Cell isolation and culture

Cells were isolated from post-surgically discarded samples of human right atrial appendage and right ventricle myocardium as follows: the tissue was mechanically ground into pieces (1–3 mm3) and then enzymatically treated in 0.1% collagenase NB solution (Life Technologies, USA) at 37 °C for 30 min. After that, the resulting mixture of cells and debris was centrifuged at 300g for 5 min and seeded in plastic dishes coated with human collagen IV (Sigma, USA) in culture media specific for EC or SMC–EGM-2 (Endothelial Cell Growth Medium-2) or SmGM-2 (Smooth Muscle Growth Medium-2) (both—Lonza, Switzerland). Cell culture was maintained in 5% CO2 at 37 °C with 1:2–1:3 passaging using TrypLE Express enzyme (Life Technologies, Denmark). The medium was replaced completely every other day; half of the culture medium was replaced daily. When primary cell culture in EGM-2 reached a monolayer, 106 cells were sorted using magnetic MicroBeads (130-091-935, Miltenyi Biotec, Germany) conjugated with antibodies against human CD31. The procedure of magnetic-activated cell sorting (MACS) was conducted according to the manufacturer’s instructions.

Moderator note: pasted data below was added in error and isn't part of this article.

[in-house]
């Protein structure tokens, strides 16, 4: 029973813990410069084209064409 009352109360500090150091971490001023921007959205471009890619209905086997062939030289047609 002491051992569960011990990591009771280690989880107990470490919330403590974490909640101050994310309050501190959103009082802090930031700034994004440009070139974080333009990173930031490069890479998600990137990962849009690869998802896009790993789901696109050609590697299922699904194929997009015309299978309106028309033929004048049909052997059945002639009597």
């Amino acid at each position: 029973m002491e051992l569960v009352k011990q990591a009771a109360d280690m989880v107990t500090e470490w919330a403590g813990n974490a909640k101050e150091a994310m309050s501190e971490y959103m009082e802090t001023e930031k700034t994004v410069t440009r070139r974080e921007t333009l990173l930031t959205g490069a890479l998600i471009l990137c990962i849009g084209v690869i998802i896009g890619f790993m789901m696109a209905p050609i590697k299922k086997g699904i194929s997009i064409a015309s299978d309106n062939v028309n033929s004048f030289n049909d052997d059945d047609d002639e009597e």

Preparation of chitosan/PCL polymer membranes

Chitosan/PCL membranes for cell seeding were prepared as described earlier [4345] with certain modifications. Stock solutions were made: 1) 1 wt% chitosan with 85% deacetylation degree (Sigma–Aldrich, USA) in 0.5 M acetic acid, 2) 10 wt% PCL in glacial acetic acid, and 3) the additional dilutions of PCL listed below, also prepared in glacial acetic acid. Resulting PCL stock solutions were mixed with 3 ml of 1% chitosan to obtain the following combinations in a total volume of 10 ml:

PCL25 (PCL:chitosan 1:3) = 10 ml 0.1% PCL + 3 ml 1% chitosan

PCL50 (PCL:chitosan 1:1) = 10 ml 0.3% PCL + 3 ml 1% chitosan

PCL75 (PCL:chitosan 3:1) = 10 ml 0.9% PCL + 3 ml 1% chitosan

The obtained solutions (PCL25, PCL50, PCL75) were poured onto culture dishes (2 ml/10 cm2) and allowed to air-dry in a thermostat (55 °C) for 24 h until film formation. Membranes on dishes were neutralized for 30 min either with alkaline (0.5 M NaOH [2% w/v] for 30 min) or with alkaline/ethanol mixture (0.5 M NaOH in 80% ethanol followed by 3 washes in 80% ethanol). Finally, dishes with membranes were washed in PBS (phosphate-buffered saline), UV-sterilized for 40 min and placed in a CO2 incubator with 5% CO2 at 37 °C.